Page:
Poland’s controversial second-pillar pension reform is now facing its first legal challenge.

Polish Confederation Lewiatan, the country’s largest private sector employer organisation, has asked the Constitutional Tribunal to rule on whether several aspects of the new law comply with the Constitution.

Lewiatan believes the transfer of 51.1% of second-pillar pension fund (OFE) assets to the Polish Social Insurance Institution (ZUS) – and likewise the incremental transfer of members’ assets to ZUS 10 years before retirement – breach several articles of the Constitution, including those covering expropriation of personal property, violation of property rights and lack of compensation.

The organisation has questioned the legality of the lightning speed with which the law was passed by the legislature and the implications for future legislative proceedings.

The lower house (Sejm) spent a mere four days on the three readings and final vote, and the upper house (Senate) even less time.

Another concern centres on changing the second pillar from a mandatory to a voluntary system, and whether the new law actually hampers workers in making their choice.

This part of the law comes into effect at the start of April and lasts until the end of July.

The funds themselves were banned from advertising as of mid-January, with the ban lasting until the decision period ends.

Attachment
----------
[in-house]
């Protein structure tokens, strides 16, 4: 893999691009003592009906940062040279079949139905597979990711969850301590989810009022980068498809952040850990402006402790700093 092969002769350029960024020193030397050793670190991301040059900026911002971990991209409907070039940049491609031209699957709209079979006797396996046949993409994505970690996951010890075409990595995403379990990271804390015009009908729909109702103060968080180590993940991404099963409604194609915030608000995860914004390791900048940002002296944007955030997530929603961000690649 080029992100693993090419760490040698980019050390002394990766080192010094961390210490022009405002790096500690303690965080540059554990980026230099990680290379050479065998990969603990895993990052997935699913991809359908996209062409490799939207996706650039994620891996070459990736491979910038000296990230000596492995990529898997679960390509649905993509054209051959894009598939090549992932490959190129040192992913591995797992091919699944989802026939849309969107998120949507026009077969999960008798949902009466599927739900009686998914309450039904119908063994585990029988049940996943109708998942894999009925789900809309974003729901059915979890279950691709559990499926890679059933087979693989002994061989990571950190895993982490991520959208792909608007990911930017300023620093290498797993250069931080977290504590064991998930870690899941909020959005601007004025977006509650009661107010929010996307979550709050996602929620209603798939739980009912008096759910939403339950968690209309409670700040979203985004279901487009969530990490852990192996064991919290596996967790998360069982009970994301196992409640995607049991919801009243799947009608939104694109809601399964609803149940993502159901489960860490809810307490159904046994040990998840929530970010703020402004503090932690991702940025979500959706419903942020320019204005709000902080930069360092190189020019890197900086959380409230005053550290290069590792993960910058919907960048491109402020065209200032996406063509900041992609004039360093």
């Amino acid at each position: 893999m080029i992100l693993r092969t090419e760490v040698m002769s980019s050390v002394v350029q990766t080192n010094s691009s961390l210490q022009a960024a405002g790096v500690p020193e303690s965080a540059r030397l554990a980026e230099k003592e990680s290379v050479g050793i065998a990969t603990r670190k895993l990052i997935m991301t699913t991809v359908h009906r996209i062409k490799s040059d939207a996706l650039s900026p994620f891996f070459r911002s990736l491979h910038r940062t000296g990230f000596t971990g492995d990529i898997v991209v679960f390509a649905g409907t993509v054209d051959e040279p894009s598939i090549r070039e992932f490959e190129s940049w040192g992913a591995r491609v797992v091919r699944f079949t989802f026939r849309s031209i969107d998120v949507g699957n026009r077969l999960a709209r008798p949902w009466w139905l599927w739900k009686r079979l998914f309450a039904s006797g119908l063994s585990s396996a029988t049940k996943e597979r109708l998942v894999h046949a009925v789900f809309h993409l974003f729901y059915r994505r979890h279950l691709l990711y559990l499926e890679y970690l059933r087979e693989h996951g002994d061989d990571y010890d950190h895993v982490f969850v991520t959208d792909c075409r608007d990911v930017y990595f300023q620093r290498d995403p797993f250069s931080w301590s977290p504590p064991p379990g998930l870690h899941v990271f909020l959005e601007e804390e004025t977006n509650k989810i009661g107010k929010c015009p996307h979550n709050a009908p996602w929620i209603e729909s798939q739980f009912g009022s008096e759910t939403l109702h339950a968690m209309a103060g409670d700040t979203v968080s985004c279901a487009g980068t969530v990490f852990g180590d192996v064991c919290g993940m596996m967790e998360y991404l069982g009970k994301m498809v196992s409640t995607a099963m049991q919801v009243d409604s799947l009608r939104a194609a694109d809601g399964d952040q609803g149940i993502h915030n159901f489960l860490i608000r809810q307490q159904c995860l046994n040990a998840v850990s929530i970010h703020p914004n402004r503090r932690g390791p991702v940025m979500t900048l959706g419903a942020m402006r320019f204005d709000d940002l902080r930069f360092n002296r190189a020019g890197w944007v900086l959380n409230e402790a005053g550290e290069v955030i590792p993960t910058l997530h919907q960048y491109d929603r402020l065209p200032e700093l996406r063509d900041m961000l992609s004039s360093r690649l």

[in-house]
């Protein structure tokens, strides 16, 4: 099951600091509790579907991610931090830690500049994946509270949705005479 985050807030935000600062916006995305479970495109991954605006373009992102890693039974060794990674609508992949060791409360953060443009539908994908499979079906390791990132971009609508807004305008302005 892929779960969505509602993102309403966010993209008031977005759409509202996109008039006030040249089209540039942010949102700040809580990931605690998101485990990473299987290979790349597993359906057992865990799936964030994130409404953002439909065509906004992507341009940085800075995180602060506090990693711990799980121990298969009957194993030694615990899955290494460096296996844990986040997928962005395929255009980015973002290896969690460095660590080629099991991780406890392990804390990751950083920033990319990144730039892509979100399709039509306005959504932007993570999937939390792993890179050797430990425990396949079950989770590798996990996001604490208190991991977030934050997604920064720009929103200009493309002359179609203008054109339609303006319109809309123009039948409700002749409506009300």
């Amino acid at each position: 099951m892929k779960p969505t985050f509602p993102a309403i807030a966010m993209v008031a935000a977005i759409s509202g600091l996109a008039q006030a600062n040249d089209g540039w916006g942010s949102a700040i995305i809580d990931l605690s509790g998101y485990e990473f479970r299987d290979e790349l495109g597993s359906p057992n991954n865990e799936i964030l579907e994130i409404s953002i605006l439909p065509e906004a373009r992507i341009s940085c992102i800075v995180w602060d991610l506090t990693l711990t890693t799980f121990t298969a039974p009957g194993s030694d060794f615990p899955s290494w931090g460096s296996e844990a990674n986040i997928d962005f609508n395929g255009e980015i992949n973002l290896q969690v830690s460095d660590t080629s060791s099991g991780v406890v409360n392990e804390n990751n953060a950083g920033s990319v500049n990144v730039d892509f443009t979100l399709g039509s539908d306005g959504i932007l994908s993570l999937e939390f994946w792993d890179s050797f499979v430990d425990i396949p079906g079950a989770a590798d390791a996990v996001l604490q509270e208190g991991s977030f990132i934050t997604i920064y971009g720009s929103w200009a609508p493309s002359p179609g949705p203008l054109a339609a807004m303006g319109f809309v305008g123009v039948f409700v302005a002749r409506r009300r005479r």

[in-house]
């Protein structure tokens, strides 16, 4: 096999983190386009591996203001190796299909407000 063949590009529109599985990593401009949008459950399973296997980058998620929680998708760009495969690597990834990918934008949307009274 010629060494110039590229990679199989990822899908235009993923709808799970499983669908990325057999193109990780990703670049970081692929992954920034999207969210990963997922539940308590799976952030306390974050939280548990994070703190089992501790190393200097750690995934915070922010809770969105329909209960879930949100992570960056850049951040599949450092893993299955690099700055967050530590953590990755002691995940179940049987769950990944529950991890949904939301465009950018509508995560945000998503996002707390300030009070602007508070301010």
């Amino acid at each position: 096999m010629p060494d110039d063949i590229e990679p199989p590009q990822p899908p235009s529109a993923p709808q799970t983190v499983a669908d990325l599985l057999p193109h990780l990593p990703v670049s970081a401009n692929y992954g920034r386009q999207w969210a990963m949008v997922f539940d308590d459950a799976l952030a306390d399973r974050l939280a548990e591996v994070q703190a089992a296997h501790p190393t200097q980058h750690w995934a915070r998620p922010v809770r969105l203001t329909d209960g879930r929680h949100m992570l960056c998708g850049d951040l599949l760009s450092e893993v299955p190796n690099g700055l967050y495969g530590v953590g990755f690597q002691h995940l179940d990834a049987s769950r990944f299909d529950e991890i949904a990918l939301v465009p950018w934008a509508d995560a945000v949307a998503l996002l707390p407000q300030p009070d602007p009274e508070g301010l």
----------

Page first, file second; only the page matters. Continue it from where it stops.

Lewiatan has additionally questioned whether a total advertising ban, as distinct from a ban on misleading advertising, infringes aspects such as proportionality and the rights of commercial entities to disseminate information.

The organisation also wants the tribunal to examine the law’s new investment regulations, including the ban on OFE investment in low-risk government securities and their obligation to invest a high proportion (75% this year, 55% in 2015) in higher-risk equities.

Lewiatan maintains that these regulations effectively transform the OFEs from retirement funds to investment funds, thus infringing Article 67, which guarantees citizens the right to social security.

Lewiatan’s submission is more wide-ranging than that submitted by president Bronisław Komorowski at the end of January, more than a month after signing off on the bill, and which focused essentially on the investment and advertising aspects of the law.

In February, the Constitutional Tribunal’s president asked prime minister Donald Tusk, as well as the attorney general and parliament speaker, to detail the financial implications should the law prove unconstitutional.

There are other challenges afoot as well.

Your Movement, an opposition party with 36 seats in the Sejm, supported by some members of the 16-strong United Poland, has also prepared a submission to the tribunal, but has yet to get more signatories.

Under Polish legislation, Sejm submissions need a minimum 50 members.

Separately, a Warsaw law firm is launching a class action against the State Treasury and ZUS, arguing that the new law amounts to expropriation.

More than 800 Poles have already signed up.